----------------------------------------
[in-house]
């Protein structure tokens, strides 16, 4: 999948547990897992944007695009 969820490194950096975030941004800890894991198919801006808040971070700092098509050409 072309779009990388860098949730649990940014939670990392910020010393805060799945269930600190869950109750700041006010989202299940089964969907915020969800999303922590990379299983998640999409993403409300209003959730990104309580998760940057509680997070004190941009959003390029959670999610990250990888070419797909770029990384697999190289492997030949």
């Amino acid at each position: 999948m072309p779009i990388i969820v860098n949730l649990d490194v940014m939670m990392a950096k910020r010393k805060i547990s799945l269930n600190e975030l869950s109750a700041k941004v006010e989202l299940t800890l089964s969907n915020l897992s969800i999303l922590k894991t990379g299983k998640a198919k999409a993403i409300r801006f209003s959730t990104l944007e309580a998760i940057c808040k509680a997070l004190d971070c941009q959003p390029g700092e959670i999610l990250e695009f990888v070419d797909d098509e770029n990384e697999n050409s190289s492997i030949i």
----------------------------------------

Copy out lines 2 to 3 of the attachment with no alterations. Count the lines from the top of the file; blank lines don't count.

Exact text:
């Protein structure tokens, strides 16, 4: 999948547990897992944007695009 969820490194950096975030941004800890894991198919801006808040971070700092098509050409 072309779009990388860098949730649990940014939670990392910020010393805060799945269930600190869950109750700041006010989202299940089964969907915020969800999303922590990379299983998640999409993403409300209003959730990104309580998760940057509680997070004190941009959003390029959670999610990250990888070419797909770029990384697999190289492997030949």
């Amino acid at each position: 999948m072309p779009i990388i969820v860098n949730l649990d490194v940014m939670m990392a950096k910020r010393k805060i547990s799945l269930n600190e975030l869950s109750a700041k941004v006010e989202l299940t800890l089964s969907n915020l897992s969800i999303l922590k894991t990379g299983k998640a198919k999409a993403i409300r801006f209003s959730t990104l944007e309580a998760i940057c808040k509680a997070l004190d971070c941009q959003p390029g700092e959670i999610l990250e695009f990888v070419d797909d098509e770029n990384e697999n050409s190289s492997i030949i």